In its seven seasons, the TV series “Queen Sugar” has explored modern flashpoints, from #MeToo and race relations to police brutality. But at heart, it’s a drama about three Black siblings struggling to hold on to their late father’s Louisiana sugar farm.
The show’s creator, executive producer Ava DuVernay, said, “I’ve been trying to communicate a core idea, and the core idea is that family in American television should not only mean White families. ‘The Sopranos,’ ‘Little House on the Prairie,’ ‘The Waltons,’ ‘Thirtysomething,’ ‘Friday Night Lights’ – this is a family who plays football, this is a family that’s in the mob, this is a family who owns a funeral home. Like, it goes on and on, but what are none of them? Black.”
DuVernay has long fought to add diversity to Hollywood, directing socially-conscious works like “Selma” and “When They See Us.” With “A Wrinkle in Time,” she became the first Black woman to direct a live-action film with a budget of more than $100 million.
Studies show women direct just under one-fifth of broadcast television programs. So when it came to “Queen Sugar,” a series that airs on OWN, the Oprah Winfrey Network, DuVernay saw an opportunity to make a statement.
Winfrey recalled: “Ava called me up and said, ‘You know, I have this idea that we should do all women directors.’ And I was like, ‘Can we do that? Is that allowed?'”
DuVernay’s response? “I don’t know why we couldn’t.”
Winfrey laughed, “And she says, ‘You can do it, you can do it, it’s your name on the network. If you say you want to do it, you can do it.’ And so I went, ‘Okay, let’s do it!’ And we did it!”
DeMane Davis, Aurora Guerrero and Shaz Bennett had all made independent films, but couldn’t seem to get that next break – none of them had ever directed a TV show before. They would join the 42 women who have directed episodes of “Queen Sugar.”
Davis was a freelance advertising copywriter in Boston and had directed commercials. “I had never thought of directing for television,” she told “Sunday Morning” contributor Mark Whitaker, “because in my experience, you have to have experience to get that job, and you can’t get the job without experience. Total Catch-22.”
Guerrero said, “When Ava gave me a call, I was in a hard place. I was feeling a bit hopeless around my career and where it was going to go, because I had never thought about television, to be honest with you. And I feel like that’s something that I learned from Ava in this experience on ‘Queen Sugar,’ is how much I was actually limiting myself in my dreaming, my vision for myself.”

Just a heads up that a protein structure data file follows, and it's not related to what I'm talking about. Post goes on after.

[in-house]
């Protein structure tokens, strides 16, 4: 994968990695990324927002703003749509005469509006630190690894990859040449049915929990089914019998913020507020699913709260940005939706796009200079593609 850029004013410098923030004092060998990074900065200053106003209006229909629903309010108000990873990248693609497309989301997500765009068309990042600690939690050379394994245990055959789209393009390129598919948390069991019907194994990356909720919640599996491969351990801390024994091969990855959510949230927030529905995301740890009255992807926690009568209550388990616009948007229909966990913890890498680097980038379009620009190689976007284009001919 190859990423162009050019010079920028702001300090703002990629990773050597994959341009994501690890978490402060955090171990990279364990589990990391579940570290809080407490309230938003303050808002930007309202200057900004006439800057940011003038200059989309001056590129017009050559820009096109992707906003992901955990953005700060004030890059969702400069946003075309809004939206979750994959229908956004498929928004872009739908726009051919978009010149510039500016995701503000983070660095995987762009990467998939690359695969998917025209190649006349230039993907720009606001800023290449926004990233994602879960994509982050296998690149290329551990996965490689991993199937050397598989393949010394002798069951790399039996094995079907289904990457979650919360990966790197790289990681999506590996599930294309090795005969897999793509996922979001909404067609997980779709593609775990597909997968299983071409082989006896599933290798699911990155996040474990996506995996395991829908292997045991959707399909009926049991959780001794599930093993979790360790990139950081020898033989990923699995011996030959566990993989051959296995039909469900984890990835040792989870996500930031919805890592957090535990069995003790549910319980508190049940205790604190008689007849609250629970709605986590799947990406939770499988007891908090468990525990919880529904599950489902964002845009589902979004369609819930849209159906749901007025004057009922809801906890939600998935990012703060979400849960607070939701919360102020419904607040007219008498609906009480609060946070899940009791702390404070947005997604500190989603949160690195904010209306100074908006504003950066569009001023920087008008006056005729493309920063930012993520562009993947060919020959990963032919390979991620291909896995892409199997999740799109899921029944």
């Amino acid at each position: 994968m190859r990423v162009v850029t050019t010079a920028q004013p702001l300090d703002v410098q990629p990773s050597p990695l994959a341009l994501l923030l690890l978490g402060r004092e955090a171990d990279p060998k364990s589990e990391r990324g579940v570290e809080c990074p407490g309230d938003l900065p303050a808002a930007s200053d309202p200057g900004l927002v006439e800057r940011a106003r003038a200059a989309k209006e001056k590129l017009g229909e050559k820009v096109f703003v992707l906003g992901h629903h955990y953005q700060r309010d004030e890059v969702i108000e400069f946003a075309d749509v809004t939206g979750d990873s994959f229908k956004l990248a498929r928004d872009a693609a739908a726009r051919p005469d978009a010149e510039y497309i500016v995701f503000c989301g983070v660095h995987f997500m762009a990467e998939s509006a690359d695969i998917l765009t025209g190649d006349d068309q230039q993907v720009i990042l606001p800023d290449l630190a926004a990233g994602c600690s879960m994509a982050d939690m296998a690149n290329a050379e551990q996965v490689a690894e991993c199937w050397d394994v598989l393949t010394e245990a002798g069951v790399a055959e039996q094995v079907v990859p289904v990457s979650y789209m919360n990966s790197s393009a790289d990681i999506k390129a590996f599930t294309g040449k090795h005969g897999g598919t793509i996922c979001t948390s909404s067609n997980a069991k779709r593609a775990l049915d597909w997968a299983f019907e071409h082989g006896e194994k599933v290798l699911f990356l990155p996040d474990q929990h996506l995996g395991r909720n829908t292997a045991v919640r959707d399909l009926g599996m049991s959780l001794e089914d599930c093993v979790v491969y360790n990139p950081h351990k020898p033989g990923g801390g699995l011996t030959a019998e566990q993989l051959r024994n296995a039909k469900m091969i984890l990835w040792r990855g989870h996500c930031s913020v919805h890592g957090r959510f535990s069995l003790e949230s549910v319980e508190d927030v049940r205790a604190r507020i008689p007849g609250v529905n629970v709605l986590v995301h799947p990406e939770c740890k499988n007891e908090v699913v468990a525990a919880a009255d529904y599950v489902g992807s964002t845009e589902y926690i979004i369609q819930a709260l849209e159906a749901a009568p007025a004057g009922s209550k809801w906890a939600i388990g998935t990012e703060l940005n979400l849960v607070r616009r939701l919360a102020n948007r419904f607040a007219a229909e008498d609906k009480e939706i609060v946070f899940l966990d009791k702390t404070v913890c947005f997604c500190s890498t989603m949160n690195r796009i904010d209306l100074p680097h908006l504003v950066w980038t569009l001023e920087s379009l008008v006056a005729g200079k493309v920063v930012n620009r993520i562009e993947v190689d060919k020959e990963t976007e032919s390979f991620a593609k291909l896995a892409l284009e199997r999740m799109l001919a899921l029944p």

Winfrey says the show’s directors have felt what has been termed the “Ava Effect,” in that, “Every woman director who was brought on to this series went on to do multiple series, and was brought into the fold of an industry that they had felt for many years like they were outsiders.”
Shaz Bennett said she’s had every job you could ever do: “I’ve bartended. I’ve worked in a fish cannery.” She said the Ava Effect “changed everything and, like, brought me a whole career that I didn’t have before.”
Whitaker asked, “And you feel confident that that will continue?”
“I’m hopeful!” Bennett laughed.
As for DuVernay, she’s putting her money where her motivation is: “When I had a big, nice payday from directing a film, I decided to take that money and put it down on something that could really build a future for myself.” She developed Array, a complex of workplaces in Los Angeles designed to increase diversity in the production and distribution of films.
Whitaker asked, “Does anything else quite like this exist in this town?”
“Here we incubate education,” DuVernay said. “We have our database, so that the overall industry can find crew members of color and women crew members. We release films by independent filmmakers of color and women filmmakers. There are people that do bits and pieces of it all, but I don’t know of any one place.”
“One-stop shopping for your work?”
“You can buy a lot of things here!”
The last episode of “Queen Sugar” airs this month. It might be that its major legacy is throwing down a challenge.
Bennett said, “Ninety-four years of television, there’s just been one show that was all directed by women. So, yeah, we got to make 94 more!”
“Get to work!” laughed Davis.
WEB EXTRA VIDEO: Ava DuVernay on building her career as a director
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Story produced by Alan Golds. Editor: Emanuele Secci.